Jataveda, Jātaveda, Jata-veda: 12 definitions
Jataveda means something in Buddhism, Pali, Hinduism, Sanskrit, Marathi, biology. If you want to know the exact meaning, history, etymology or English translation of this term then check out the descriptions on this page. Add your comment or reference to a book if you want to contribute to this summary article.
Purana and Itihasa (epic history)Source: archive.org: Shiva Purana - English Translation
Jātaveda (जातवेद) [=Jātavedas?] refers to “fire”, according to the Śivapurāṇa 2.3.5.—Accordingly, as Menā eulogised Śivā (i.e., Umā/Durgā):—“[...] You are the great power latent in fire [i.e., jātaveda—jātavedogataśaktirugrā]; you are the burning power of the sun’s rays; you are the pleasing power of the extensive moonlight. O Goddess, I bow to you. To good women you manifest yourself as their beloved; to persons of perfect self-control and sublimation you manifest yourself as eternal; to the entire universe you manifest as desire; as of Viṣṇu you are the Māyā so you are of Śiva. You assume different forms as you please for the purpose of creation, sustenance and annihilation and give birth to the bodies of Brahmā, Viṣṇu and Śiva. You, of such potentiality, be pleased. Obeisance to you again”.Source: archive.org: Puranic Encyclopedia
Jātaveda (जातवेद).—Three sons of Purūravas, born from Agni (fire). They are called the Jātavedas. (Bhāgavata, Skandha 9).Source: Cologne Digital Sanskrit Dictionaries: The Purana Index
Jātaveda (जातवेद).—The Agni born of araṇis, as son to Pūrūravas.*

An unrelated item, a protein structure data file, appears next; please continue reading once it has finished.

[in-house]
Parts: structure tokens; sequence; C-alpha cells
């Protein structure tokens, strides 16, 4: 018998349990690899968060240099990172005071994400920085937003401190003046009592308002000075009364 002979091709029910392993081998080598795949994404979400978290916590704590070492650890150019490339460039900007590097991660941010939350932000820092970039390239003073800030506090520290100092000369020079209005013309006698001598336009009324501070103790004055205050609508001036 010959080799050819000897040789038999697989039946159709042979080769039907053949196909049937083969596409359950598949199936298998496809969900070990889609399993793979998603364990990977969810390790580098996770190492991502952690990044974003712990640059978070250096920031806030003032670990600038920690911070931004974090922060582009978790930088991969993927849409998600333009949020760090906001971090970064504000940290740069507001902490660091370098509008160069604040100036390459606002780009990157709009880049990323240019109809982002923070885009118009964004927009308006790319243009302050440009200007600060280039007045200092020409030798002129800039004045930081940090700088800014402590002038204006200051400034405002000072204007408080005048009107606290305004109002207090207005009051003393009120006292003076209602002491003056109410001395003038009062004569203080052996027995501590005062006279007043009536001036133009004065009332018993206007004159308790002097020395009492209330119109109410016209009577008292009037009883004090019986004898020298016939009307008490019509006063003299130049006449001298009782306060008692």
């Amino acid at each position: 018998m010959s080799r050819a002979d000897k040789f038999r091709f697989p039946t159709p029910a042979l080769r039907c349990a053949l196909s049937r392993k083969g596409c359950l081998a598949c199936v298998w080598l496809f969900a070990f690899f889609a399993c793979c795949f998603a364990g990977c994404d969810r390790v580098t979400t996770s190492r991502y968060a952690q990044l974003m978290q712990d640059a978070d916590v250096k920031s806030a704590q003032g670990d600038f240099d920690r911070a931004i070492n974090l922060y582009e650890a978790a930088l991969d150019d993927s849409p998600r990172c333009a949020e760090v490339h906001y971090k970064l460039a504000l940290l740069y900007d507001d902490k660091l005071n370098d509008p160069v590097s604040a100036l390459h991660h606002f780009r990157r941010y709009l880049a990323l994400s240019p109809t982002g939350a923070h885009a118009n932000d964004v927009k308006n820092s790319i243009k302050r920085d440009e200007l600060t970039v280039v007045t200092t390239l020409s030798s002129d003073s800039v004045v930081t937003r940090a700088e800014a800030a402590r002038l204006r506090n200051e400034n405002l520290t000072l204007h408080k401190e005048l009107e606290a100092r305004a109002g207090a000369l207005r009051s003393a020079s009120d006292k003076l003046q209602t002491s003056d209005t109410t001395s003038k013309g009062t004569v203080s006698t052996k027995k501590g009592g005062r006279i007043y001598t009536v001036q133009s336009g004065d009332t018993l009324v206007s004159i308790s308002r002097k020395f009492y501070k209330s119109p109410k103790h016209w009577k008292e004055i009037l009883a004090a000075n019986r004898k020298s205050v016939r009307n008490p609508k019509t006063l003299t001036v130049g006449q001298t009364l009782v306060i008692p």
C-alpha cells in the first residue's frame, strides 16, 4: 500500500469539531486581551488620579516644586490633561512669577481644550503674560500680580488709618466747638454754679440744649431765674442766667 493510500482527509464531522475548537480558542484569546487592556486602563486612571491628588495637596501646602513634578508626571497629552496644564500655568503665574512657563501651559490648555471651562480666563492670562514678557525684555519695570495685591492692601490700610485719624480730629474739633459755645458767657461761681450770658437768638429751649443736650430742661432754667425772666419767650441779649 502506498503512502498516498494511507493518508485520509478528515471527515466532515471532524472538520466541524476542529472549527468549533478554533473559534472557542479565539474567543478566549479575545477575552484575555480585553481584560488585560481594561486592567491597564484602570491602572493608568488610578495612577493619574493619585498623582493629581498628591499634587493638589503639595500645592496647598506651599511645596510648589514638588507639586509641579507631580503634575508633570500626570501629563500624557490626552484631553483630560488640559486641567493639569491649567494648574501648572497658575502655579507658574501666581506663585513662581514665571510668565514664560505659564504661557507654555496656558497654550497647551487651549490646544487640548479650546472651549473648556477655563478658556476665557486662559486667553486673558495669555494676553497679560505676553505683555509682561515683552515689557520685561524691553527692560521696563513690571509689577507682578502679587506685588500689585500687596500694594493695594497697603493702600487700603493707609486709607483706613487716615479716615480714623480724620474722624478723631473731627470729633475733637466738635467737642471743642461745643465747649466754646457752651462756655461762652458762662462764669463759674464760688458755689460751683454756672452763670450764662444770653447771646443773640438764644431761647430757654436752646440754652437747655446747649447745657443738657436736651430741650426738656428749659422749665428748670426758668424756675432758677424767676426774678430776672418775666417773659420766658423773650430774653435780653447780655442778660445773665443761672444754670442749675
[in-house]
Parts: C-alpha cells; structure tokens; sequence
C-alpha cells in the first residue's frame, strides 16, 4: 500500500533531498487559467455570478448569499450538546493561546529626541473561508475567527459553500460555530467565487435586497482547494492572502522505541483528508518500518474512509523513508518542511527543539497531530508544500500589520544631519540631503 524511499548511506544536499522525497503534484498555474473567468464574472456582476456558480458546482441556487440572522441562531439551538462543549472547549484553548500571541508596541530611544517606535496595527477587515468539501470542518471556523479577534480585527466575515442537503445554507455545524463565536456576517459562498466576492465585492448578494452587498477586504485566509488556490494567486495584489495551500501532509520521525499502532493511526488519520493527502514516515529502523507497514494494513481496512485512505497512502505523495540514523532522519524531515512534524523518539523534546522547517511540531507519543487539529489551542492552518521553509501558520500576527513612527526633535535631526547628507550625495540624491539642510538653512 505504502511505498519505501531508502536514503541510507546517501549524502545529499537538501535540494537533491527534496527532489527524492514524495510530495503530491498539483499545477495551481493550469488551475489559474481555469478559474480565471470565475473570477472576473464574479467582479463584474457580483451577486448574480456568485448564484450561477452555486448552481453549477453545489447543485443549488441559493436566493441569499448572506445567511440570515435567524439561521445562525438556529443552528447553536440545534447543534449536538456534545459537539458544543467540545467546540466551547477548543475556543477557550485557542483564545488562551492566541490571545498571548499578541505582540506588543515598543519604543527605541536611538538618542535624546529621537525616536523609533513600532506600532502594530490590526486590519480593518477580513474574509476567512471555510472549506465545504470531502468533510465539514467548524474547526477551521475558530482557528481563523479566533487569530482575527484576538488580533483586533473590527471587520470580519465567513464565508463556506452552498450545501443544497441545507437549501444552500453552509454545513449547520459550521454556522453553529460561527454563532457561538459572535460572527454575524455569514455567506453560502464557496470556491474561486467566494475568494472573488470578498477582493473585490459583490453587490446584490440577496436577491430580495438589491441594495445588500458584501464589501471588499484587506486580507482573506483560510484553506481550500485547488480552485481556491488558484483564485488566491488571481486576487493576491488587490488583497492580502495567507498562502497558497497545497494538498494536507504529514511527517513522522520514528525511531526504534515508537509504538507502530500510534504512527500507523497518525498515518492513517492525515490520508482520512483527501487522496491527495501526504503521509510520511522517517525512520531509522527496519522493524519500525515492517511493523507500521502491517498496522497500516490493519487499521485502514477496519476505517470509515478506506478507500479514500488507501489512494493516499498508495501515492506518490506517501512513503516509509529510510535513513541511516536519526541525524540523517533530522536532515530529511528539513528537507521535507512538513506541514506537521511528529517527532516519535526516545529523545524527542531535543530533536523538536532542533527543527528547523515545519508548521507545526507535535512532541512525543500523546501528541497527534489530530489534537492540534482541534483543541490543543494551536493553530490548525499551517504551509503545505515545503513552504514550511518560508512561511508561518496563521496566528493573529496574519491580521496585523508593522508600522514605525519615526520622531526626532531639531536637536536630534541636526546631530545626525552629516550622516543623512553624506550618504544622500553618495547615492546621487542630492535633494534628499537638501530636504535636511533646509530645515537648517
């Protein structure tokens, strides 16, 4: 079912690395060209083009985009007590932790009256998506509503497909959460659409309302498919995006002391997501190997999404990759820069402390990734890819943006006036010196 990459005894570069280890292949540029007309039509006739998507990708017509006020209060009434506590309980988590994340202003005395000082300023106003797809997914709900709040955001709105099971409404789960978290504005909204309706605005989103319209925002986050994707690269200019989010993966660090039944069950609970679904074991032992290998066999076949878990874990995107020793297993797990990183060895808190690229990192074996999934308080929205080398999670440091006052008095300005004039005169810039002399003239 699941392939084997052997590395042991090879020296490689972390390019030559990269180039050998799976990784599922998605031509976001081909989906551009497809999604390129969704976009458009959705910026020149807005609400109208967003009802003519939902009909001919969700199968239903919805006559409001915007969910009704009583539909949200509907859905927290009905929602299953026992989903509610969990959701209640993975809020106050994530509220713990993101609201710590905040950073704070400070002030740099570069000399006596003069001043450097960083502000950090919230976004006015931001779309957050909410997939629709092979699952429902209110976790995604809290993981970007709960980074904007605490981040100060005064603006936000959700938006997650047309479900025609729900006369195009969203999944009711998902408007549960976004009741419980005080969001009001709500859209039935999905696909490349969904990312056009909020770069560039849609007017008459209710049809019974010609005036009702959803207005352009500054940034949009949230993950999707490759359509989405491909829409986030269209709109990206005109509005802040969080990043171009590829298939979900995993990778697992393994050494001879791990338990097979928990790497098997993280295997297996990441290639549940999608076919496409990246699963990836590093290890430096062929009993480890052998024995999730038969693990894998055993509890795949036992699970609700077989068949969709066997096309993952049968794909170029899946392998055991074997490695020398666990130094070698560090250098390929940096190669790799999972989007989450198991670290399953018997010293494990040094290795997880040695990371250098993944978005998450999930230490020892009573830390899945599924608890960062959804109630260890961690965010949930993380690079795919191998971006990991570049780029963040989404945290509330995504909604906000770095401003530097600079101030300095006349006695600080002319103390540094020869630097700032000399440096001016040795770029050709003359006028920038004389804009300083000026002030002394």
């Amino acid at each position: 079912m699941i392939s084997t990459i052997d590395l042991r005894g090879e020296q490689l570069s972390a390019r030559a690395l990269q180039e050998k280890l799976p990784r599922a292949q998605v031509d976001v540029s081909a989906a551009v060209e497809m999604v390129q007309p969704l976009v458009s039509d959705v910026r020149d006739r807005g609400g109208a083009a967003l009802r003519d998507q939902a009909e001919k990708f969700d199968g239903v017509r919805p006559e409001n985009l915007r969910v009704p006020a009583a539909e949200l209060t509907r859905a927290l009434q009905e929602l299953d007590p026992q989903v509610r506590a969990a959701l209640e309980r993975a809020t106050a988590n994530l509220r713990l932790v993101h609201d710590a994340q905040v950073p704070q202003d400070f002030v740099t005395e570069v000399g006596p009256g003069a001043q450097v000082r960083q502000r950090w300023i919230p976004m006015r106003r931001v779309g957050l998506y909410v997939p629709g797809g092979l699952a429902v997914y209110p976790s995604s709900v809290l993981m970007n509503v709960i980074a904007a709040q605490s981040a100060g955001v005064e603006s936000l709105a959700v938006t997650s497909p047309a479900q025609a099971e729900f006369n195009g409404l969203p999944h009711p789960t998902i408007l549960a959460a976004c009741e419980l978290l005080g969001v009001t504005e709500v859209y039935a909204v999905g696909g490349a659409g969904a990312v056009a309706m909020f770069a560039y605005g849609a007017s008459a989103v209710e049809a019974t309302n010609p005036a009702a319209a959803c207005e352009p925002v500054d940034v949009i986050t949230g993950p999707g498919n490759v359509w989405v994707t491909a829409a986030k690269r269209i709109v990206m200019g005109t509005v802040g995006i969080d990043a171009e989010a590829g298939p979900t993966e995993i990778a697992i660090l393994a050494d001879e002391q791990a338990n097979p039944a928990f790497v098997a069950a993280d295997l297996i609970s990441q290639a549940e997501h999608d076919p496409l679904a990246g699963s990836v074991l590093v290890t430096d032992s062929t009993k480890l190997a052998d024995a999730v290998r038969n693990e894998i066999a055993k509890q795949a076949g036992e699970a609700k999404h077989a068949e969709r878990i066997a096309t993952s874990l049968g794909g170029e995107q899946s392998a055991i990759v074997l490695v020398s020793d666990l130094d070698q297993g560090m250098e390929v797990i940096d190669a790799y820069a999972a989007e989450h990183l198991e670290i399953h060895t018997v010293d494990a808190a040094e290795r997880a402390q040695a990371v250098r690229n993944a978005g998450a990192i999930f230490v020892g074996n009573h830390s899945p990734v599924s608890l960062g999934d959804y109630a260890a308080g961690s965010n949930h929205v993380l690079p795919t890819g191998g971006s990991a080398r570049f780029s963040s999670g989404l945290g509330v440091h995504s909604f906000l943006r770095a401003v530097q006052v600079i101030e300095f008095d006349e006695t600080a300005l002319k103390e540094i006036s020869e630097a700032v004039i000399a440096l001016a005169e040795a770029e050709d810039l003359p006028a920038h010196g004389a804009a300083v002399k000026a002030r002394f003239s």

- * Bhāgavata-purāṇa V. 20. 16-17; IX. 14. 46.
The Purana (पुराण, purāṇas) refers to Sanskrit literature preserving ancient India’s vast cultural history, including historical legends, religious ceremonies, various arts and sciences. The eighteen mahapuranas total over 400,000 shlokas (metrical couplets) and date to at least several centuries BCE.
Shaktism (Shakta philosophy)Source: JSTOR: Tāntric Dīkṣā by Surya Kanta
Jātaveda (जातवेद) refers to one of the eight forms of fire (agni) to be assigned to the body parts of the worshipper during preliminary rites before Dīkṣā: an important ritual of Śāktism described in the Śāradātilaka-tantra, chapters III-V. The various tongues (jihvās) of fire are assigned to the various limbs of the body of the worshipper. The eight forms of fire (viz. Jātaveda) are assigned to the body of the worshipper.
Shakta (शाक्त, śākta) or Shaktism (śāktism) represents a tradition of Hinduism where the Goddess (Devi) is revered and worshipped. Shakta literature includes a range of scriptures, including various Agamas and Tantras, although its roots may be traced back to the Vedas.
Theravada (major branch of Buddhism)Source: Pali Kanon: Pali Proper Names
The god of fire. The Jatakas (E.g., J.i.214, 494; iii.17; v.452; vi.201, etc.) contain references to his worship. See Aggi. He is also called Aggideva.
Theravāda is a major branch of Buddhism having the the Pali canon (tipitaka) as their canonical literature, which includes the vinaya-pitaka (monastic rules), the sutta-pitaka (Buddhist sermons) and the abhidhamma-pitaka (philosophy and psychology).